The future is here: and it is delicious

So Dave just wrote about how Tokyo wasn’t exactly what he wanted it to be. HE IS A FOOL A LITTLE. He suffers from grave ennui about 400% of the time and sometimes I have to give him a bit of an elbow in the side and tell him its his own fault that he ruined Japan for himself by over-googling. #sorrynotsorry

Handsome fool, but fool.



I for one am enjoying Japan. I am a rules follower and I have found MY PEOPLE. I now give Germany the full side eye. Yes, I am a full head taller than the lady people here and cannot talk to anyone aside from the words I learned  (which stayed with me, I was very impressionable) from a very special song from of “Big Bird Goes To Japan”.

I was all of seven when this came out. And it’s catchy! Dave pretends he didn’t remember this but has been whistling the tune now so I stand by it.

Anyway…. THE RULES!

Without knowing a lot of rules (i.e. when we were without our friends who speak Japanese and have lived in Japan for years on and off) we tried our best to be polite. Politeness means not calling attention to yourself so the tall bearded guy and the girl with pink hair can only go so far. We are like walking rudeness 24/7.  Politeness also means not offending the Japanese with your lack of Japanese skills.

Enter conveyer belt sushi – the silent meal except for “hello and thank you”.

After some shopping around (UGH ASIA WITH YOUR TINY SIZING STRUCTURES) we decided to console ourselves with some lunch. Out of sheer boredom, Dave walked around a little while I tried things on at Forever 21 (some things never change, whatever country you are in) and noted a place around the corner and after I threw my hands up in the air in defeat (Kat:0 Forever 21: 45) we walked over for lunch.

Except it wasn’t conveyor belt sushi. I coined it “monorail sushi”. Genki suhsi was definitely a blast. AND YOU CAN GO IN AMERICA. SO DO IT.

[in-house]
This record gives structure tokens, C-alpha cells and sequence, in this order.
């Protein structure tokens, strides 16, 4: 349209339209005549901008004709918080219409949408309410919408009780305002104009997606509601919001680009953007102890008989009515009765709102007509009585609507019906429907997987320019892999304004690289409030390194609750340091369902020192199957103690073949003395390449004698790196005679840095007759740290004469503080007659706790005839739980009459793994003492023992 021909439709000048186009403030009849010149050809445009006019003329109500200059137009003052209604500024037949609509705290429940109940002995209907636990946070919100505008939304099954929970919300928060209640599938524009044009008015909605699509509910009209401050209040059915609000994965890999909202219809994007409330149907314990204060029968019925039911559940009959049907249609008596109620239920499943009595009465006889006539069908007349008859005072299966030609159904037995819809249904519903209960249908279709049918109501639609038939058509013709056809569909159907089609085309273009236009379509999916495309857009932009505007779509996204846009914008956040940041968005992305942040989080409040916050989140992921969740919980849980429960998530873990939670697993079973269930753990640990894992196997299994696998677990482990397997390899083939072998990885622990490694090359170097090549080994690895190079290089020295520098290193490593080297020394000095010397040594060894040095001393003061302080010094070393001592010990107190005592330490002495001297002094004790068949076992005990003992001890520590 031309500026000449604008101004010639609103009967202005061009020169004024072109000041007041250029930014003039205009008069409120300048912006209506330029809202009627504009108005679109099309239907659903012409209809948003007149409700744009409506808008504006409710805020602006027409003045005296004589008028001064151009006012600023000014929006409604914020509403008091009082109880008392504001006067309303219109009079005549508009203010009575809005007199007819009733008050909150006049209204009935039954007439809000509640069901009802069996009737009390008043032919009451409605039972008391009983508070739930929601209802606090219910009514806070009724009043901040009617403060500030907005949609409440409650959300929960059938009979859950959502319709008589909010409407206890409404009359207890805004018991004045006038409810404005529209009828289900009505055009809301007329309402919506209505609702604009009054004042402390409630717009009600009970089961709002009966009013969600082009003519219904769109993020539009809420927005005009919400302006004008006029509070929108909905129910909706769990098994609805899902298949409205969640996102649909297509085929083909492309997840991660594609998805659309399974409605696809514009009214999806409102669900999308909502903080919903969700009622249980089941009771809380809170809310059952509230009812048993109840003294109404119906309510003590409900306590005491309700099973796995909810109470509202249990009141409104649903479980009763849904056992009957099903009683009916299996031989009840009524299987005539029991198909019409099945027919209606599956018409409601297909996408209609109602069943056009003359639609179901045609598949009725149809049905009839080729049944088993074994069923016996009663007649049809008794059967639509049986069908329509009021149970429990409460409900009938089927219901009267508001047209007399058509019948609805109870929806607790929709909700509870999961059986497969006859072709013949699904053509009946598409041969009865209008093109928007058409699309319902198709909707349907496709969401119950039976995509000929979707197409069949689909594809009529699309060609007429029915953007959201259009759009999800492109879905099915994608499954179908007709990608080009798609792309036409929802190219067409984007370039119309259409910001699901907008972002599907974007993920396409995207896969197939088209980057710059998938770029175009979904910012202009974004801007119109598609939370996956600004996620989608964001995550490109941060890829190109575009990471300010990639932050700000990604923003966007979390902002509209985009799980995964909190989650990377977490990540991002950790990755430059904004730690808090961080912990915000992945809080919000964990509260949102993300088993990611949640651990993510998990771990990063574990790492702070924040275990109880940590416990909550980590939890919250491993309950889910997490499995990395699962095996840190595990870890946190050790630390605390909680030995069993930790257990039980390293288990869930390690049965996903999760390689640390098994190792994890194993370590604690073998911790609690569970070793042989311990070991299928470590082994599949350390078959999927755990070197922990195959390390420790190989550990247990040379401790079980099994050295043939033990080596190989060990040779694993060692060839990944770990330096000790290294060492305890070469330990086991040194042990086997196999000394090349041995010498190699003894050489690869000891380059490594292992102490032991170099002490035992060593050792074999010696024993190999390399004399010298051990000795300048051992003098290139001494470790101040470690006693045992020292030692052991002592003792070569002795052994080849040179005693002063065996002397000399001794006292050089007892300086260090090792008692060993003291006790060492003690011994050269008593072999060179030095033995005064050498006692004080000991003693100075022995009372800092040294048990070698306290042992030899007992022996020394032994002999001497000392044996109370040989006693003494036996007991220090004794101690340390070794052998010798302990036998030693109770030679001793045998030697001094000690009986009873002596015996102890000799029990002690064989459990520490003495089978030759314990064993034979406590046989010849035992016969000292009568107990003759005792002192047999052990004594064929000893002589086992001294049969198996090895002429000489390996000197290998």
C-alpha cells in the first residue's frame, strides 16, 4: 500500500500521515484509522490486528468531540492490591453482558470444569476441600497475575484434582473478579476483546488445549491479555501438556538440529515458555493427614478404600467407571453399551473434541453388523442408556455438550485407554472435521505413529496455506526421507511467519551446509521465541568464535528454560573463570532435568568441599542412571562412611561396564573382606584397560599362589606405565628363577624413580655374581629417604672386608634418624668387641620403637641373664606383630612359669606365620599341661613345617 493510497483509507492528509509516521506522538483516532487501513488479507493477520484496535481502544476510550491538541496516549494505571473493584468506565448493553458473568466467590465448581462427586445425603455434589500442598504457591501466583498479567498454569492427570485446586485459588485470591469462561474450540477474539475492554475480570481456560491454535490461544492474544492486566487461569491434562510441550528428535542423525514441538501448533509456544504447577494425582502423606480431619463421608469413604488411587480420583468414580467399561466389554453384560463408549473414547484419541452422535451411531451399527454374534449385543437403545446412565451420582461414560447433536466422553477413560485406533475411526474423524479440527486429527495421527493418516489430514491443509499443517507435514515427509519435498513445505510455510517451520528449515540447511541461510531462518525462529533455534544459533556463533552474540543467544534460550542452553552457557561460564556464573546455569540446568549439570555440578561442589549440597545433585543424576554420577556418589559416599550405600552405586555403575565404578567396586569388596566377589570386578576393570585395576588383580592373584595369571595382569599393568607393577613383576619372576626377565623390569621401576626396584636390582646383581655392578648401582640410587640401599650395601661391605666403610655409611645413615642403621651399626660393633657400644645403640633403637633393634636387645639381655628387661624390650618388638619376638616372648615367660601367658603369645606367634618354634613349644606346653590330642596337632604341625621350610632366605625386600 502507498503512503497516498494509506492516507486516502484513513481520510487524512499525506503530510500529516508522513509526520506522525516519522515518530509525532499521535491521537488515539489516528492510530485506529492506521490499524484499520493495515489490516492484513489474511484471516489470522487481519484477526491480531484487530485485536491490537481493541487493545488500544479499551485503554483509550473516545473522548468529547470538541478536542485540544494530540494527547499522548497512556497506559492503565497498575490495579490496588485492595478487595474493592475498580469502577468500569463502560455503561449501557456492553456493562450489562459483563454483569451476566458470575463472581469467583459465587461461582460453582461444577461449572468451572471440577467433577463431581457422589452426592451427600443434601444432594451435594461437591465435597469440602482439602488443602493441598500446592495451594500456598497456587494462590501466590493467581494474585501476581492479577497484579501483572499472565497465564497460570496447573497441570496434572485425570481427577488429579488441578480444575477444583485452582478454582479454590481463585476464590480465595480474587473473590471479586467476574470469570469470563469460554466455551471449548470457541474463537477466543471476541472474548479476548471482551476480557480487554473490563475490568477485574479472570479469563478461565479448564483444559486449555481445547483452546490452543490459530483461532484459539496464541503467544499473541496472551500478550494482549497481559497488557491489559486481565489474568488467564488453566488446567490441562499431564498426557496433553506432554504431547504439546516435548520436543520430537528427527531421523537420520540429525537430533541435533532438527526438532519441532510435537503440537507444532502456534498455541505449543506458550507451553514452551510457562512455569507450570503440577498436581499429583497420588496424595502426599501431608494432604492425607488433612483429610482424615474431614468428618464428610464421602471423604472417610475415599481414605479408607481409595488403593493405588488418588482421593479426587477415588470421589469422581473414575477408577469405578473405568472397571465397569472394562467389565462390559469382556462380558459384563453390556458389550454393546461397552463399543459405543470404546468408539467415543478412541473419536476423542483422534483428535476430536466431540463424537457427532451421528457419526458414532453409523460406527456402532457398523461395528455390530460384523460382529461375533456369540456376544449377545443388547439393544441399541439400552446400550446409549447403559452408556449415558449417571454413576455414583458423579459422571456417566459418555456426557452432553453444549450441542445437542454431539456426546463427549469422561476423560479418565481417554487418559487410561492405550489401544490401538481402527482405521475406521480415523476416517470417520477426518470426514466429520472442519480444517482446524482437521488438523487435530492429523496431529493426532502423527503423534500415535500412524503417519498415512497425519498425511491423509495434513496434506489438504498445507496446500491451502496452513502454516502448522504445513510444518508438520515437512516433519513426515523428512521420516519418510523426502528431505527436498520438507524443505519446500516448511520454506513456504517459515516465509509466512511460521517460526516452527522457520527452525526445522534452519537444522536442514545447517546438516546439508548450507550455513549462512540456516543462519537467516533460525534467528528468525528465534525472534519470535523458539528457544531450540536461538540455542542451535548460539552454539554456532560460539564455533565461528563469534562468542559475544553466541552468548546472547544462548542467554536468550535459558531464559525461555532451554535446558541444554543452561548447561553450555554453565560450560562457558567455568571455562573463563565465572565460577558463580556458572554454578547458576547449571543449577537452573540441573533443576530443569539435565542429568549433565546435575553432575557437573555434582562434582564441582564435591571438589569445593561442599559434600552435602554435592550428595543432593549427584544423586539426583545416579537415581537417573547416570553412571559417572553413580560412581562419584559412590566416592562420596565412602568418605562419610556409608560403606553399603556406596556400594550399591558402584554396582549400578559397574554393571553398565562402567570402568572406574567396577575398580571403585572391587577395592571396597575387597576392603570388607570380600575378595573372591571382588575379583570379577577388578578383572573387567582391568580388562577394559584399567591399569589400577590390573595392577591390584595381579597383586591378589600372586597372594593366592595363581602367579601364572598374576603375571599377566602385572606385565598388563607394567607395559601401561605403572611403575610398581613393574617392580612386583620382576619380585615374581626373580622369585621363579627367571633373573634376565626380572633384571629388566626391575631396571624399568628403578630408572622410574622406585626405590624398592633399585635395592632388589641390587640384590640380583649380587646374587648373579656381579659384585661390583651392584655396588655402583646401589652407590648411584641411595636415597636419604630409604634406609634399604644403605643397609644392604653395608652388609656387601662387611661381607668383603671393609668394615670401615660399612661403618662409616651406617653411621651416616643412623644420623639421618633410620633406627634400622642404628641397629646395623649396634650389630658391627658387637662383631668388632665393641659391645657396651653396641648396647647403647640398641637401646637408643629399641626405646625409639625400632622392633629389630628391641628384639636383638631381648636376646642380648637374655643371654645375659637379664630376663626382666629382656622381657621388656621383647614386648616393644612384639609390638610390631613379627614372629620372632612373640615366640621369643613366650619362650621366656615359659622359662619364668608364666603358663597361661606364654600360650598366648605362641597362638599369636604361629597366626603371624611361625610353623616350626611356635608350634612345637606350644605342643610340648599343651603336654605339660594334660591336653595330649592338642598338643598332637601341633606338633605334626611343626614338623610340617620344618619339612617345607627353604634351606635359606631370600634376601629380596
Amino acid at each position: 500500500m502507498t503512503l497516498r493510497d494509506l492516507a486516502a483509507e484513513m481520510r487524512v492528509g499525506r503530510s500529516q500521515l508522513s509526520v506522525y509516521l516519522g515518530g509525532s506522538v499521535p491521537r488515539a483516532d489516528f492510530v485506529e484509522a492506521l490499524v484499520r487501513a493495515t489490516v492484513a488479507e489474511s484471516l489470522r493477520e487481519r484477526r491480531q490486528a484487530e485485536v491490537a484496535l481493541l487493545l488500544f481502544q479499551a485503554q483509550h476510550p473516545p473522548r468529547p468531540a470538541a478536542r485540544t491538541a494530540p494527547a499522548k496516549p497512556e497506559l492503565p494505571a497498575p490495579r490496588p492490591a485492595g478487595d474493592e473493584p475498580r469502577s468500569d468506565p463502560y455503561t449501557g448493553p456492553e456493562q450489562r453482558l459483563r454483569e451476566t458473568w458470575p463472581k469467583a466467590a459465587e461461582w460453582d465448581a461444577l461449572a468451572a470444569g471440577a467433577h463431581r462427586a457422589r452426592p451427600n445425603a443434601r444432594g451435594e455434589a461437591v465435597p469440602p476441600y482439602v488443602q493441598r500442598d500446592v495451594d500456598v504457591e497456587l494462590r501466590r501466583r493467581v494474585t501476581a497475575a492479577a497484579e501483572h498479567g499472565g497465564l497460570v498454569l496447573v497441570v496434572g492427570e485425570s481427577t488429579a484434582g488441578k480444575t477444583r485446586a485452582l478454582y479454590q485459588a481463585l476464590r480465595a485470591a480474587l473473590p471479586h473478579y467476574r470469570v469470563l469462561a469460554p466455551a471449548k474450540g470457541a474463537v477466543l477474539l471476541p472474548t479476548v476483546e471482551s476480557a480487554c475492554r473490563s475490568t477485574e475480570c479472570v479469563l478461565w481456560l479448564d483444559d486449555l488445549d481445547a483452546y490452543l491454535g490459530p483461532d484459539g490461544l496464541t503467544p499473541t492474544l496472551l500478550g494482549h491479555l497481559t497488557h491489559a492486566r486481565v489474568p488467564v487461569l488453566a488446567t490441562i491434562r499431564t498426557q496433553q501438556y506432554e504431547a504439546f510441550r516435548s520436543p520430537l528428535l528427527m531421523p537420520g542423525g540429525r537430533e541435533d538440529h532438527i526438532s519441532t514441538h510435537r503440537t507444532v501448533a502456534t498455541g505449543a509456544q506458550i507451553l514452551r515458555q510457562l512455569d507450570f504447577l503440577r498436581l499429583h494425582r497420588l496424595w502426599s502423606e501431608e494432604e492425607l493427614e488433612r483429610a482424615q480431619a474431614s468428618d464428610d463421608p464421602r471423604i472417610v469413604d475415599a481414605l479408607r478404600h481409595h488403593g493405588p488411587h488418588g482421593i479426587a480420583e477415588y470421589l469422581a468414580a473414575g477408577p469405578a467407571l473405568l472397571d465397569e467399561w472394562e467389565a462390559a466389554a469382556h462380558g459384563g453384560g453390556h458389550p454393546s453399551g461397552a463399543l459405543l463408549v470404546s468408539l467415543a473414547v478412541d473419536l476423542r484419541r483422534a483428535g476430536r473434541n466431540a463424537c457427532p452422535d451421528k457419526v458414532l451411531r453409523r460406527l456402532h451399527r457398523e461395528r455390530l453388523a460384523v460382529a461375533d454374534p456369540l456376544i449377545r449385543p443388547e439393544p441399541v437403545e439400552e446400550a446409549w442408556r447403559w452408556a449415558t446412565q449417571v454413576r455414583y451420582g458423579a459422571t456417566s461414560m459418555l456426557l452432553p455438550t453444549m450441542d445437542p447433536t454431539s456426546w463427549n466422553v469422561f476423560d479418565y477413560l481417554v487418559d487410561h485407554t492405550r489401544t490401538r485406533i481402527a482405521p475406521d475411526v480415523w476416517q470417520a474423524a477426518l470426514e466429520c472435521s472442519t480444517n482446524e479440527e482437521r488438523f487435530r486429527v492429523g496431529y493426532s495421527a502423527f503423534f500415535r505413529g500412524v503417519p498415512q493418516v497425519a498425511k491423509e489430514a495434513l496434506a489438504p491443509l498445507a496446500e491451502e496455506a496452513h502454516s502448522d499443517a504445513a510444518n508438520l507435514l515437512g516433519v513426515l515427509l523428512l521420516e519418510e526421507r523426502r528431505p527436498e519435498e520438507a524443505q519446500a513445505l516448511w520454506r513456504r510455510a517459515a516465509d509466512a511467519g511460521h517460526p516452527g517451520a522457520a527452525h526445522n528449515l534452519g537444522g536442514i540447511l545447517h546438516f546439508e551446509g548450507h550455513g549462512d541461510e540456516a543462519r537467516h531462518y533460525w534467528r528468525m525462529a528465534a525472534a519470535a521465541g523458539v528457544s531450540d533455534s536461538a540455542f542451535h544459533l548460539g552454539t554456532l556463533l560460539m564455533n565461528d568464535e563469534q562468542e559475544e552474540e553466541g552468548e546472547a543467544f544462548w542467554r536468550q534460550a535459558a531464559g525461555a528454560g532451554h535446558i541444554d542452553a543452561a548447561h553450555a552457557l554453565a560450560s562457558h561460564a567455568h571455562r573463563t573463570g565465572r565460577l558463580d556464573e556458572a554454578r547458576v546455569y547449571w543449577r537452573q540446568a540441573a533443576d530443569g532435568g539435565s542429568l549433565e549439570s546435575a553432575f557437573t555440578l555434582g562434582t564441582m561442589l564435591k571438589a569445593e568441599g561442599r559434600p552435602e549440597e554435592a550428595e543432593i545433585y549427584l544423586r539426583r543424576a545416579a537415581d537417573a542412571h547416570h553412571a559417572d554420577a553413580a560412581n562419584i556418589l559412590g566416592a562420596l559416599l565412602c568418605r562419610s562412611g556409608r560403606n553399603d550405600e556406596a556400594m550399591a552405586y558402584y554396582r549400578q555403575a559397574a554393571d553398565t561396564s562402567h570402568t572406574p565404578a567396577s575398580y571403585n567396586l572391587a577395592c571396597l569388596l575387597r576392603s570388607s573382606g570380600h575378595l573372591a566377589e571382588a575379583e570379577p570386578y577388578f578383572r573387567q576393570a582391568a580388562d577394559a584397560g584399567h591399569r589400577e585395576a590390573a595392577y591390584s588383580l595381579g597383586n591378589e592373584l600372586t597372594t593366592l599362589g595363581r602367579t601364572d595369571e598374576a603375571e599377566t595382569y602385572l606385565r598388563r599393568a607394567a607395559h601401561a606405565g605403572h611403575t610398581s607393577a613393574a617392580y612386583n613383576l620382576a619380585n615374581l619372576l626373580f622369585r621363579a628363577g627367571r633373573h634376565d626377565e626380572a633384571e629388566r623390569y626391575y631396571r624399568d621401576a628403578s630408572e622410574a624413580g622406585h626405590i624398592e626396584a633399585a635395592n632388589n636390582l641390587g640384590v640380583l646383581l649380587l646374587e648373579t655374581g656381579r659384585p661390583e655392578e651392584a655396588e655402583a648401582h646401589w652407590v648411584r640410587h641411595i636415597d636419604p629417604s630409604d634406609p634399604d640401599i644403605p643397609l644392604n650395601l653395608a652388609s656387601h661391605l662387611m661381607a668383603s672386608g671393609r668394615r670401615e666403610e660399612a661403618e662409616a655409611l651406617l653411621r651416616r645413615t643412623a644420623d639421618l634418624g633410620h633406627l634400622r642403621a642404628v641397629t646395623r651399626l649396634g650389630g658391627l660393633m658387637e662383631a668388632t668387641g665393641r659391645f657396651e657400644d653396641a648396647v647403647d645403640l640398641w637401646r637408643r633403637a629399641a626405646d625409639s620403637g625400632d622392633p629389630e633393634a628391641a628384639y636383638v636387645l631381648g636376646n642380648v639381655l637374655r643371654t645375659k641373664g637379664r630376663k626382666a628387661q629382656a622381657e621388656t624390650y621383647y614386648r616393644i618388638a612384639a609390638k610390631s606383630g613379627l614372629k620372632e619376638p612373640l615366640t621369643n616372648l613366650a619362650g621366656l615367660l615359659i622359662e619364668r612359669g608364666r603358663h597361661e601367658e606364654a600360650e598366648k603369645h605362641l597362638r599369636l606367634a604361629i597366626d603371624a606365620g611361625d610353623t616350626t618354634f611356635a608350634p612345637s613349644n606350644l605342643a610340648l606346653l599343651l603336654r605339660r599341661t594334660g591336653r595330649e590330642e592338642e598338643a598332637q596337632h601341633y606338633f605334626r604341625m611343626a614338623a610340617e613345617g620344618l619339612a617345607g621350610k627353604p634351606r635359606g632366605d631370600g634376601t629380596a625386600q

First, a kindly waitress points you to your seat and hands you your electronic check for when you are done. Then she kindly asked, “English?” and on your PERSONAL TOUCH SCREEN set everything up for the Western dumb dumbs. You could also order in Korean or Chinese if you are an Eastern dumb dumb.

Here’s how it works.

You place your order by touch screen.

Bring me all the things! IN MY NATIVE TONGUE!

Bring me all the things! IN MY NATIVE TONGUE!

You can order up to three things at a time to space out the ordering I suppose.Once you make your selections of nigiri, rolls, drinks, desserts, WHATEVER, you complete your round.



In a few minutes, one of the lights with weird little constipated faces lights up.

I'm sorry but they look like they need some fiber

I’m sorry but they look like they need some fiber

That’s how you know which track your sushi is going to arrive on.  RIGHT? RIGHT? I KNOW.

There are three levels of tracks. Your sushi chef knows what seat number you are at and sends it to you. At a good pace, a tiny tray comes along and settles right in front of you.


Right?! cray!

Right?! cray!

You pick up your plate.

Kat being excited about more sushi

Kat being excited about more sushi

And you push the little constipated face light to send the tray back.

Adios, plate!

Adios, plate!




Not to mention, the quality of the sushi was pretty good. We had some RIDICULOUS sushi other places but on a scale from 7-11 sushi to Tsujiki Market sushi, this was like a 7.

Then we ate it all.



When you are done, you just push the check out button on your screen and bring your electronic thingie back to the front where it tells the cashier your bill and you pay.

For all this technology, though, they don’t take credit cards. Which makes me make a  face like this:


Genhki Sushi (locations in Hawaii, Washington State and California. Which probs actually take credit cards)

we visited their Shibuya location for maximum touristy times:

Shibuya 24-8, first floor

Around the block from the Forever 21.


3 responses to “The future is here: and it is delicious

  1. Reblogged this on misentopop.

  2. As a super gadget person, I LOVE the Genhki Sushi concept and can’t wait to try it. Arigato for the introduction!!

  3. Pingback: Big in Japan | Banh Mi and You

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